Cetus Hill is a large ice-covered mound which comes to a point with three jagged rock peaks at its west end. It is located at the head of Ryder Glacier in western Palmer Land, about 27 nautical miles (50 km) east-northeast of Gurney Point. It was named by the UK Antarctic Place-Names Committee after the constellation of Cetus.
Ryder Glacier is a gently sloping glacier, 13 nautical miles (24 km) long and wide, flowing west from the Dyer Plateau of Palmer Land into George VI Sound to the south of Gurney Point. First surveyed in 1936 by the British Graham Land Expedition (BGLE) under Rymill. Named by the United Kingdom Antarctic Place-Names Committee (UK-APC) in 1954 for Captain Robert E.D. Ryder, Royal Navy, who as Lieutenant, was commander of the Penola during the BGLE, 1934-37.
Palmer Land is the portion of the Antarctic Peninsula, Antarctica that lies south of a line joining Cape Jeremy and Cape Agassiz. This application of Palmer Land is consistent with the 1964 agreement between US-ACAN and UK-APC, in which the name Antarctic Peninsula was approved for the major peninsula of Antarctica, and the names Graham Land and Palmer Land for the northern and southern portions, respectively. The line dividing them is roughly 69 degrees south.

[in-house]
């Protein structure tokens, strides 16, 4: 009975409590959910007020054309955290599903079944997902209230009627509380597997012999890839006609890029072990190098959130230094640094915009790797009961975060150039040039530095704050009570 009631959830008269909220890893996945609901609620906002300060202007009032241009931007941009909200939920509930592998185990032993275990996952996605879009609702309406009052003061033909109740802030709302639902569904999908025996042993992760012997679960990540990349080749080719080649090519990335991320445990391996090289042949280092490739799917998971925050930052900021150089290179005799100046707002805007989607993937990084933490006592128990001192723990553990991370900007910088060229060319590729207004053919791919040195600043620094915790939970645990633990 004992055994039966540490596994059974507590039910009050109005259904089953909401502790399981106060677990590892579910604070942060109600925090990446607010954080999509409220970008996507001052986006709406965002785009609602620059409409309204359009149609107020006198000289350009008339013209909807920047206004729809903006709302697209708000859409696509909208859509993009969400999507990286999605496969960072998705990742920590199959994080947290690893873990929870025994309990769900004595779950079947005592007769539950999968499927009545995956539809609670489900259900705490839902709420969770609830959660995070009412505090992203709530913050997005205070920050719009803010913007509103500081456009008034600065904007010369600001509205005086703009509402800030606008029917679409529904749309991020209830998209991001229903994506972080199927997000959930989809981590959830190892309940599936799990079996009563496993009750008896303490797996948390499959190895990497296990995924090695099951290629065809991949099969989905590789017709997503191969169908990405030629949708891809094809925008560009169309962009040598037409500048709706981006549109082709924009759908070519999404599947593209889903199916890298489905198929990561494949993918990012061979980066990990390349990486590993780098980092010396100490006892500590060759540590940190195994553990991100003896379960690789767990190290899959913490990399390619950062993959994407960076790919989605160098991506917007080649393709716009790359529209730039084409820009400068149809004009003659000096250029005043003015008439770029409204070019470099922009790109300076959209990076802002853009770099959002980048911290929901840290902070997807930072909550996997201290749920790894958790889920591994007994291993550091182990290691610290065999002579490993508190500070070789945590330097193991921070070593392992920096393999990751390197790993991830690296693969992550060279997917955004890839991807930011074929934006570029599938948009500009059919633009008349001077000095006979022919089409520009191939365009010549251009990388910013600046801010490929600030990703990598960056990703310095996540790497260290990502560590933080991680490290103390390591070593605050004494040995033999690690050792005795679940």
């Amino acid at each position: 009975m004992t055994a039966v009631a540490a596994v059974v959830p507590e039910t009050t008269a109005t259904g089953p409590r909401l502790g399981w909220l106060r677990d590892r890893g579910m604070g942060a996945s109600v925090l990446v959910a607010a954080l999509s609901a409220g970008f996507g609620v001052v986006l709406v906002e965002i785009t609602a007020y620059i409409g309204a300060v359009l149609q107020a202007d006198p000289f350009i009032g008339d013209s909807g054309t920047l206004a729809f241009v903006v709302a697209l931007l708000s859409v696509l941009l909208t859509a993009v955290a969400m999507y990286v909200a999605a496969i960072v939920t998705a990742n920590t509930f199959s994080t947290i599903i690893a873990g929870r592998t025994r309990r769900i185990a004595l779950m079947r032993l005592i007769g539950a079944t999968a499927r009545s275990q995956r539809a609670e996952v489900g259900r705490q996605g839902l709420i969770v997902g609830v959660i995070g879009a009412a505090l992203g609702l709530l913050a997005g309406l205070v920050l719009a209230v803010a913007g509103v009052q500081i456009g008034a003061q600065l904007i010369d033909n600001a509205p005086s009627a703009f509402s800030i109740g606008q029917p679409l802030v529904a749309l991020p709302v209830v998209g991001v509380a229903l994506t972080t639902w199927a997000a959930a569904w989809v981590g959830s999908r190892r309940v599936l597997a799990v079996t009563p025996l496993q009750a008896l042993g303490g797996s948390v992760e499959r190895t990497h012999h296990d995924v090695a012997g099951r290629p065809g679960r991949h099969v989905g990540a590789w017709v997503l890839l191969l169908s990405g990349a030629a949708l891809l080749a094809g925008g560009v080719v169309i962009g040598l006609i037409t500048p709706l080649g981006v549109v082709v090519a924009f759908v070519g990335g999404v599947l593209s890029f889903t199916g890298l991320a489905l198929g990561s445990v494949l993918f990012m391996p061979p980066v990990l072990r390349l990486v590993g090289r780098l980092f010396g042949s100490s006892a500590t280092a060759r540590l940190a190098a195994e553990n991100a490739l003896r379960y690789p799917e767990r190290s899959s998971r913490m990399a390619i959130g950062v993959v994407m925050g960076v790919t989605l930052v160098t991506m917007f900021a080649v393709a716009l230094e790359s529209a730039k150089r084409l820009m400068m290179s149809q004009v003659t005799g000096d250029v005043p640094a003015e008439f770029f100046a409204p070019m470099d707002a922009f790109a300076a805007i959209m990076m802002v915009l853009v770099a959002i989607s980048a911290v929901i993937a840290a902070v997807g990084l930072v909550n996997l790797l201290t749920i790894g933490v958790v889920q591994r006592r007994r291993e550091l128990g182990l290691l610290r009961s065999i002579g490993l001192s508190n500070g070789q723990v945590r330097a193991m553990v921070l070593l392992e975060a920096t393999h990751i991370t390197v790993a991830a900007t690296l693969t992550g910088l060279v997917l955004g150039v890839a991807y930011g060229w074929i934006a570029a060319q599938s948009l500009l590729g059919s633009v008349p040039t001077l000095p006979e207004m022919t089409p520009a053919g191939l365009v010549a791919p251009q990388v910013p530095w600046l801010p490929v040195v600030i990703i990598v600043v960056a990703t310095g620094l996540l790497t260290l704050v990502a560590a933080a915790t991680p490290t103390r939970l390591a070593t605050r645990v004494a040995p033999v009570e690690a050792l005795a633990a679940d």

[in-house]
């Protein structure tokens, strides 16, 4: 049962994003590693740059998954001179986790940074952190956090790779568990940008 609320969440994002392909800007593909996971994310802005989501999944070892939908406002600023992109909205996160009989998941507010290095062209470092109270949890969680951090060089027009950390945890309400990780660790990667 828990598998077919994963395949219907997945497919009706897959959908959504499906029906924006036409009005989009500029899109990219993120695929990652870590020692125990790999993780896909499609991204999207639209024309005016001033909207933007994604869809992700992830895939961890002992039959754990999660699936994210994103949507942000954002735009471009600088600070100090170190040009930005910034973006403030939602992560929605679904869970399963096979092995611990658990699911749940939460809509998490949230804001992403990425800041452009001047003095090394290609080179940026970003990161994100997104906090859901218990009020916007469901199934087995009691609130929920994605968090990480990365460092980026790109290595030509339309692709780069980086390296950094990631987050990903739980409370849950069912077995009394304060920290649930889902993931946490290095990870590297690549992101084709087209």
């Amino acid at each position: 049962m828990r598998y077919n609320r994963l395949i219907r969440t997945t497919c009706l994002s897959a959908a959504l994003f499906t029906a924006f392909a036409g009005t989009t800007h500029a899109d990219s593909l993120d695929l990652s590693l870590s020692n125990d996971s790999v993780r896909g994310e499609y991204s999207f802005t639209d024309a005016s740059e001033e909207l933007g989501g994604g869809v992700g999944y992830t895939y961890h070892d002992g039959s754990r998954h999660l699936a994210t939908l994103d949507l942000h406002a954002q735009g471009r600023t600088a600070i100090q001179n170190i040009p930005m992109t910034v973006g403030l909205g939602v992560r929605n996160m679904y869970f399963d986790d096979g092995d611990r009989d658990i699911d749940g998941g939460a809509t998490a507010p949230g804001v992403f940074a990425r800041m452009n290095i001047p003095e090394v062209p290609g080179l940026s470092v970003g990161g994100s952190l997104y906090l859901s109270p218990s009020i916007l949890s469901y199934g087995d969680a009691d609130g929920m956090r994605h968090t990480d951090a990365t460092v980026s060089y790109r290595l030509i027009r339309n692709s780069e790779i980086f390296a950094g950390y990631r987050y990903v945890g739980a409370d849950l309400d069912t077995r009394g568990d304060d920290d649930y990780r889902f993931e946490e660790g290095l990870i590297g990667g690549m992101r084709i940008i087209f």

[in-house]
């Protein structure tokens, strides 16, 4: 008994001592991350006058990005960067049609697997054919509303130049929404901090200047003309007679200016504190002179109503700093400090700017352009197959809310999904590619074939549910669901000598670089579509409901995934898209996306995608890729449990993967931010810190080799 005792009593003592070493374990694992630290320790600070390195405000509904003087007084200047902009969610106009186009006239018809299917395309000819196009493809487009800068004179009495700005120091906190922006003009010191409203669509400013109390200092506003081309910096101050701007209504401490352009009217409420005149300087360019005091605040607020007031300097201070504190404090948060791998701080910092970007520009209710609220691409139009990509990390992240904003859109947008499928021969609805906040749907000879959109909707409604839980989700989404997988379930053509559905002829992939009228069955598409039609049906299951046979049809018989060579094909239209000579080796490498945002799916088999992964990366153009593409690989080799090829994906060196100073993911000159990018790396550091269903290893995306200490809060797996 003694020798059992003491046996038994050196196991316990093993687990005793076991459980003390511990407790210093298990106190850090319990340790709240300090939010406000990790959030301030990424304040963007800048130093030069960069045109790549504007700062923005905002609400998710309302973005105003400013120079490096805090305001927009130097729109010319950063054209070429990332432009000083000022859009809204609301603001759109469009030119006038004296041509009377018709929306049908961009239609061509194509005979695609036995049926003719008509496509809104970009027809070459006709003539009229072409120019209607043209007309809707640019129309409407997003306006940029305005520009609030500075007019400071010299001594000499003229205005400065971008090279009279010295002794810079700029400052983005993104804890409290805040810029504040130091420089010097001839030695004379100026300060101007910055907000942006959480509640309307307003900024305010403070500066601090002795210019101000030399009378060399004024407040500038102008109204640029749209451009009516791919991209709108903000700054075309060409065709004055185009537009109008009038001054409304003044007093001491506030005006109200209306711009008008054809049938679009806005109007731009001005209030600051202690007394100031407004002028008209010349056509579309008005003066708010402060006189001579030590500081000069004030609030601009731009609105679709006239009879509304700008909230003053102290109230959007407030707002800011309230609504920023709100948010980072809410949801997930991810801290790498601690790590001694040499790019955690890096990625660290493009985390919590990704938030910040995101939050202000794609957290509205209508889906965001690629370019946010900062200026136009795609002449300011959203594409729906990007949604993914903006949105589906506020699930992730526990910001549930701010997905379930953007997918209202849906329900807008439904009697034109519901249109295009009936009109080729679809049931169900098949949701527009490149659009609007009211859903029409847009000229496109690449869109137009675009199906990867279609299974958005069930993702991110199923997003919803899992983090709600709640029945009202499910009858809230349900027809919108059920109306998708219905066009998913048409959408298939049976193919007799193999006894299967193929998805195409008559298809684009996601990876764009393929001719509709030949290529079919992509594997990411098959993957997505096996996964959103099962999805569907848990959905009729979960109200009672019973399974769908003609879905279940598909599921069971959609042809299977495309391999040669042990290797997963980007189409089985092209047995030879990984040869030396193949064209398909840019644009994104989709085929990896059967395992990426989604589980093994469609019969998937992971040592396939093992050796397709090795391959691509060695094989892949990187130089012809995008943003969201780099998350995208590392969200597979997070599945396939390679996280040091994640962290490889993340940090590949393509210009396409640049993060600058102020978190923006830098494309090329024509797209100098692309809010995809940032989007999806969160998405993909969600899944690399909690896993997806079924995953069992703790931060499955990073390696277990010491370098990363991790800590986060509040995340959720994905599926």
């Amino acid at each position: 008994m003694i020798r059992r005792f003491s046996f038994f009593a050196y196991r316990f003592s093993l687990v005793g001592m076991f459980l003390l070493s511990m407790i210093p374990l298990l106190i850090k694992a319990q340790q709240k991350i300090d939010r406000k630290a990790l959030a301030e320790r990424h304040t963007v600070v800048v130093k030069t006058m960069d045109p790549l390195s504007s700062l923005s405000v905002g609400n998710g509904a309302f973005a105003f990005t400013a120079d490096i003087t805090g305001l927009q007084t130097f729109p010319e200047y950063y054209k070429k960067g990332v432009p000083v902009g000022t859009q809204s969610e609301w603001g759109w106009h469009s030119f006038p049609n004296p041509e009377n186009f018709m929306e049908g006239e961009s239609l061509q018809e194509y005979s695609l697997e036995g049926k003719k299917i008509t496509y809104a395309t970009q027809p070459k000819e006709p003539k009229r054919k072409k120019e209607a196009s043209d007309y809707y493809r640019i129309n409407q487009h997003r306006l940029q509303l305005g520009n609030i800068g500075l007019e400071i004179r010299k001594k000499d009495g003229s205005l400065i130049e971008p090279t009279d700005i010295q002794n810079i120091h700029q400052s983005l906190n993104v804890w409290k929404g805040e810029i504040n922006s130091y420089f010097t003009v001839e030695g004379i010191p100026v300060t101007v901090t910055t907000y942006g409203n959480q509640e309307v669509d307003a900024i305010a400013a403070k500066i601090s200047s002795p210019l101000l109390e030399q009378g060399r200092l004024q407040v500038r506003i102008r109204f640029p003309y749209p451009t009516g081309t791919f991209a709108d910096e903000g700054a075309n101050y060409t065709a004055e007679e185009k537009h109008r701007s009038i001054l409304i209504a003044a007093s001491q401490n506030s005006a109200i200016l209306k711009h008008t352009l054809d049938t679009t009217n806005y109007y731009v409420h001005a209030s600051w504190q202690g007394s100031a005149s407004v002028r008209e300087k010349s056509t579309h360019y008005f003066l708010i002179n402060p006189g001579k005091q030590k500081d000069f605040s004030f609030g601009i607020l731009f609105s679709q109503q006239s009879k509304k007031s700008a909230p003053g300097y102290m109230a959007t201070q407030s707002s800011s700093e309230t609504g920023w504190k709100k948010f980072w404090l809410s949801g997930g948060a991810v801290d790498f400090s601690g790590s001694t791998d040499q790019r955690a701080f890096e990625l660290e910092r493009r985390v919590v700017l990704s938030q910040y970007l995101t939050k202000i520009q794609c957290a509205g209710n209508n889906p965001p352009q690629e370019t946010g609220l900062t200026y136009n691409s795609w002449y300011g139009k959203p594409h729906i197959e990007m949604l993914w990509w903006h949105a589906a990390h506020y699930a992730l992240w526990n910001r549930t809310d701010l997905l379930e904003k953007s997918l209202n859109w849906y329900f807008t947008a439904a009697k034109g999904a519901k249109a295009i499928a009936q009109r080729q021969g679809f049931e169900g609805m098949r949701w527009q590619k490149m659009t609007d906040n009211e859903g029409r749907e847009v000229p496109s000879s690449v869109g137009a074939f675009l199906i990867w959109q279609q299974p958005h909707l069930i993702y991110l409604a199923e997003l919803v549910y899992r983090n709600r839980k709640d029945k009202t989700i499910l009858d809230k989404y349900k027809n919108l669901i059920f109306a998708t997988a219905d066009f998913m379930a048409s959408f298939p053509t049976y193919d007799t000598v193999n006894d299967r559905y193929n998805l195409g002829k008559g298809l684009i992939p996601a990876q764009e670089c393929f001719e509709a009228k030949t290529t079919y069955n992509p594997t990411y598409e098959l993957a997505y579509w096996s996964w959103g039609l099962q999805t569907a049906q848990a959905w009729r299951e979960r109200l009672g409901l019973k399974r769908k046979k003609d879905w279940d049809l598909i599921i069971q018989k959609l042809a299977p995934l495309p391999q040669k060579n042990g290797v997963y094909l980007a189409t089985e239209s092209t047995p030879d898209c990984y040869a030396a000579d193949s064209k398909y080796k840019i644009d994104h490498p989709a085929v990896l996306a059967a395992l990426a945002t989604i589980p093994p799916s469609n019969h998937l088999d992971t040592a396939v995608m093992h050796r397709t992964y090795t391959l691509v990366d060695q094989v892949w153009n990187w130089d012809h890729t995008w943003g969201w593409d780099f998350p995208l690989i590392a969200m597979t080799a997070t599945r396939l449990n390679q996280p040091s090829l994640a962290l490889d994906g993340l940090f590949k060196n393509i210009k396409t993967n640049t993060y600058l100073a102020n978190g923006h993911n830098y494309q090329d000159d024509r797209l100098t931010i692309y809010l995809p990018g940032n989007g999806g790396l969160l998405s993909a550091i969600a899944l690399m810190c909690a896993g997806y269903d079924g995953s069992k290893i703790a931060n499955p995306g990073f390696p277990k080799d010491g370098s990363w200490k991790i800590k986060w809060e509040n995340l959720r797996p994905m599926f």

Gurney Point is a small rocky mass overlooking George VI Sound, rising to 610 metres (2,000 ft) and marking the western extremity of the rock ridge separating Bertram Glacier and Ryder Glacier on the west coast of Palmer Land, Antarctica. The point was first seen and photographed from the air on November 23, 1935, by Lincoln Ellsworth, and was mapped from these photographs by W.L.G. Joerg. It was surveyed in 1936 by the British Graham Land Expedition (BGLE) under John Rymill, and was named by the UK Antarctic Place-Names Committee in 1954 for Norman A. Gurney, a member of the BGLE, 1934–37.
The Usarp Mountains is a major Antarctic mountain range, lying westward of the Rennick Glacier and trending N-S for about 190 kilometres (118 mi). The feature is bounded to the north by Pryor Glacier and the Wilson Hills. Its important constituent parts include Welcome Mountain, Mount Van der Hoeven, Mount Weihaupt, Mount Stuart, Mount Lorius, Smith Bench, Mount Roberts, Pomerantz Tableland, Daniels Range, Emlen Peaks, Helliwell Hills and Morozumi Range.